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What's in a name? In Germany, if that name is "Mohammed," the answer is: a political powder keg — and one that the far-right AfD was quick to get its hands on. But what does the uproar about the name actually reveal?
On Thursday, the Society for the German Language (GfdS), a politically independent organization dedicated to cultivating and studying the German language, released its annual study of Germany's most popular baby names.
Harnessing data from over 700 civil registries across Germany, the report determined that the most popular names in Germany in 2018 overall were "Marie/Mari" for girls and "Paul" for boys. The ranking takes into account all given names.
The normally innocuous report, however, quickly became fodder for political mudslinging and false news reports — all because 280 of 22,000 newborn boys in Berlin were given one of at least 25 iterations of the first given name "Mohammed."
Berlin's Tagesspiegel daily newspaper summed up the report as "Mohammed is more popular than Karl-Heinz," while British tabloid The Daily Mail pointed out that "Mohammed was in the 10 most popular boy names in six of Germany's 16 states," without putting the results into context.
Alice Weidel, parliamentary co-leader for the far-right, anti-immigration Alternative for Germany (AfD), currently the country's third-largest party, was quick to use Twitter to repost an article about the study from German tabloid Bild.
"Well I never! Last year the most commonly chosen first name in Berlin for male newborns was Mohammed … a rising trend," she wrote.
The Berlin chapter of the AfD was less cryptic, posting a graphic over its Twitter account about the study that depicted a woman wearing a headscarf teaching a classroom full of students. "Stop Islamization: Only with the AfD!" it read.
Sawsan Chebli, a German politician in Berlin for the center-left Social Democrats who is of Palestinian descent, posted a personal rebuttal directly aimed at the AfD: "My father is named Mohammed. I am named Sawsan Mohammed Chebli. My oldest nephew is named Mohammed ... We'll make sure that the name Mohammed never disappears!" Twitter temporarily suspended her account for triggering algorithms meant to prevent electoral manipulation.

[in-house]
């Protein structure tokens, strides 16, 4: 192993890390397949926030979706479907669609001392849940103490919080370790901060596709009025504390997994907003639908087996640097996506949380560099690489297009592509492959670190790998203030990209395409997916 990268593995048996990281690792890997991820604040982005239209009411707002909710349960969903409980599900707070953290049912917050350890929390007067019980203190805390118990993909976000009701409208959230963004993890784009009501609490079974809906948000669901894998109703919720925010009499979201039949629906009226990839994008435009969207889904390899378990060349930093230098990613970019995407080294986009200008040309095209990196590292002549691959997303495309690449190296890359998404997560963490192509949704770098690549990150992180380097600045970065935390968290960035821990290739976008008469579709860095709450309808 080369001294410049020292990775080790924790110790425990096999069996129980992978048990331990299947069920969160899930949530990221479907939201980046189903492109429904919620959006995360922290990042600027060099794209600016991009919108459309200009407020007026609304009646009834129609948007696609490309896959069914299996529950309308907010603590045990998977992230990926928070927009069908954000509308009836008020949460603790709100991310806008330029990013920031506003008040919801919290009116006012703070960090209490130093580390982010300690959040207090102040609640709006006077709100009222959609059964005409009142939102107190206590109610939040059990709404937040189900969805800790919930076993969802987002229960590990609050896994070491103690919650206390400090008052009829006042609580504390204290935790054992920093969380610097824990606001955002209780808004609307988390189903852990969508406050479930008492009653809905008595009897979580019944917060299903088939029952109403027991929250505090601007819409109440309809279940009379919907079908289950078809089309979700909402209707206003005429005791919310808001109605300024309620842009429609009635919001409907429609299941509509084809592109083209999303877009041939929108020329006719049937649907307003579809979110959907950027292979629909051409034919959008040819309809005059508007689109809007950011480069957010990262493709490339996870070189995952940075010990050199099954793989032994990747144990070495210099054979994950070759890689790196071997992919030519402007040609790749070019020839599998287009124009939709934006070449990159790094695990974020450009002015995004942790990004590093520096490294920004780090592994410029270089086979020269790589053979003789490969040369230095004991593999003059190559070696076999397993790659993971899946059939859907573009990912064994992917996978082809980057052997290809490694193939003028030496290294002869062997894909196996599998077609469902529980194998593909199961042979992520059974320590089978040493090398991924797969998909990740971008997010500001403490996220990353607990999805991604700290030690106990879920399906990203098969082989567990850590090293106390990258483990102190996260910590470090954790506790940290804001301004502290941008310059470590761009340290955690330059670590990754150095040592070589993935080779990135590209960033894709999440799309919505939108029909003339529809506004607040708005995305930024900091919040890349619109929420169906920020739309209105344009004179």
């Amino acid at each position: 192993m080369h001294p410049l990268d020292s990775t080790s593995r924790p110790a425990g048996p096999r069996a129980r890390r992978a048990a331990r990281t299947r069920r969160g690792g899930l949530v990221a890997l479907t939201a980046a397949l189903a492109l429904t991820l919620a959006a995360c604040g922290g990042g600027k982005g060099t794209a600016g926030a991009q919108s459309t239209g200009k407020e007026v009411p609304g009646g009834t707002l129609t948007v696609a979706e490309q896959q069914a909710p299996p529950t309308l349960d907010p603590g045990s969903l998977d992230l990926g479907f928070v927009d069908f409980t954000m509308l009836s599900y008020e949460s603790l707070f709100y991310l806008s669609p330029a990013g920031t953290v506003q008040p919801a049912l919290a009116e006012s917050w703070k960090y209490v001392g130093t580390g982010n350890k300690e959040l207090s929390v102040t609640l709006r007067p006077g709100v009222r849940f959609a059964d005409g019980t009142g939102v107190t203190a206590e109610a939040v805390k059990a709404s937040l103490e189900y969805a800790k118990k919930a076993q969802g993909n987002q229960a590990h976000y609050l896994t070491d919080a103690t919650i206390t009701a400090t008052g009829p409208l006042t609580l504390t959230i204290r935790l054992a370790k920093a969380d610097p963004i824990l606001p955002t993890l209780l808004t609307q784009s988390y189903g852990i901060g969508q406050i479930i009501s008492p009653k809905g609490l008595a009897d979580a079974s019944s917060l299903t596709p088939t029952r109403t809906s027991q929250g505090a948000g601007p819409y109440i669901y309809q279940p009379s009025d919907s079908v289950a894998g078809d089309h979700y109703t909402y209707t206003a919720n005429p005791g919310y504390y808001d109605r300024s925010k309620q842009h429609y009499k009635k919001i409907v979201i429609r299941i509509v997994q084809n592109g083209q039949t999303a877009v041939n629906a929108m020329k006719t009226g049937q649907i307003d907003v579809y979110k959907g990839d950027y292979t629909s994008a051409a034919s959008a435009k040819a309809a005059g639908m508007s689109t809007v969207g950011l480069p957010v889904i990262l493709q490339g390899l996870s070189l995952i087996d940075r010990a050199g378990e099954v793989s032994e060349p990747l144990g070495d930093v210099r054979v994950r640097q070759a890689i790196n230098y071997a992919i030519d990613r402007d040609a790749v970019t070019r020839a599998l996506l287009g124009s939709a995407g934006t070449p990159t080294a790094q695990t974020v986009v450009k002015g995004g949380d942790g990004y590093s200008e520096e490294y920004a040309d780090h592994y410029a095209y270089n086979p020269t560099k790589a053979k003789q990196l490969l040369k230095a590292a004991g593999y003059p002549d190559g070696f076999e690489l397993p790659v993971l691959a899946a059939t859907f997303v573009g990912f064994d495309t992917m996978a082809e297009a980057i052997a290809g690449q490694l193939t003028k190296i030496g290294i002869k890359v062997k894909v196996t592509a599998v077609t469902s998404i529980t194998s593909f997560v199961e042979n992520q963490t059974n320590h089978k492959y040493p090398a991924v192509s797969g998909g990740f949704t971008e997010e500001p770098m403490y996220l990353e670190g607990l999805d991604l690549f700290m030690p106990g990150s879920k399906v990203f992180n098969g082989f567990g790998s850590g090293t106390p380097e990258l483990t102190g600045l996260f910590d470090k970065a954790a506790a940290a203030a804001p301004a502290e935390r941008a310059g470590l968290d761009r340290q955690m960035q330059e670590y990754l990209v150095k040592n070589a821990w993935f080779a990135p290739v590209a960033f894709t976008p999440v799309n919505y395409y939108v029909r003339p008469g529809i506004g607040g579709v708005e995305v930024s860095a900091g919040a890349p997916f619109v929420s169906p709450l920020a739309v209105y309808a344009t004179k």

The GfdS report failed to provide much-needed context to its results, Gabriele Rodriguez, who researches family nomenclature at the University of Leipzig, told DW. This lack of clarity combined with a society sensitive to its changing demographics and mired in political debate over migration and refugee issues led to the groundswell of misinformation.
It's partly true that "Mohammed" has ascended the ranks of baby names due to growing immigrant communities in Germany. But it's also because it's tradition that families from the Arab world name at least one of their children after the Prophet Mohammed.
"There is not a large pool of names to choose from, as is the case with German families," she said, pointing out that over half of all baby names registered in any given year in Germany are unique, and that the most popular baby names are at most between 2% and 3% of all newborns.
And while most baby names have only a few different variations, there are at least 25 of the name "Mohammed." Moreover, it is often a first given name, causing it to occur with more frequency than other names in that category. The most popular name for boys in Berlin when all given names were taken into consideration was Alexander.
The GfdS study ranked Mohammed the 24th most popular name in Germany when second and third names were also taken into account.
The report's methods were also not entirely fleshed out, said Rodriguez, making it difficult for the public to draw informed conclusions.
Until 2017's report, all first given names, regardless of order, were grouped together to determine the most popular. Over the past two years, however, the GfdS has begun to publish two separate lists together: The most popular overall baby names, including second and third given names, and the most common first given name on a birth certificate.
Without explaining the new methods for determining popularity, or giving absolute numbers for any given name, it's to be expected that the public would get confused, Rodriguez said.
"We also realized that the results are perhaps a bit confusing," Frauke Rüdebusch, a researcher with the GfdS, told DW. "But through the list of first given names, there is now another aspect of comparability that we didn't have before. Both lists are important for us … but [we] will be careful to ensure greater transparency and distinctness between the two."
That the once innocent report got taken so out of context also speaks to Germans' fears of a changing society, said Rodriguez.
"Most new baby names in Germany are from abroad and are considered to be exotic — German ears need a bit of time to adjust," she said. "That's no problem in urban enclaves, but elsewhere people see that as a problem and feel threatened, even though in villages, where the problem is most pronounced, there are very few foreigners."
"This isn't just the case for first names — it has everything at the moment to do with foreigners," she added. "This is just feeding into the AfD, which has the express goal of creating fear about such things so that they can sustain themselves."
Researcher Rodriguez said the strong misinformed reaction to the name study had to do with German worries about migration, which the AfD is trying to capitalize on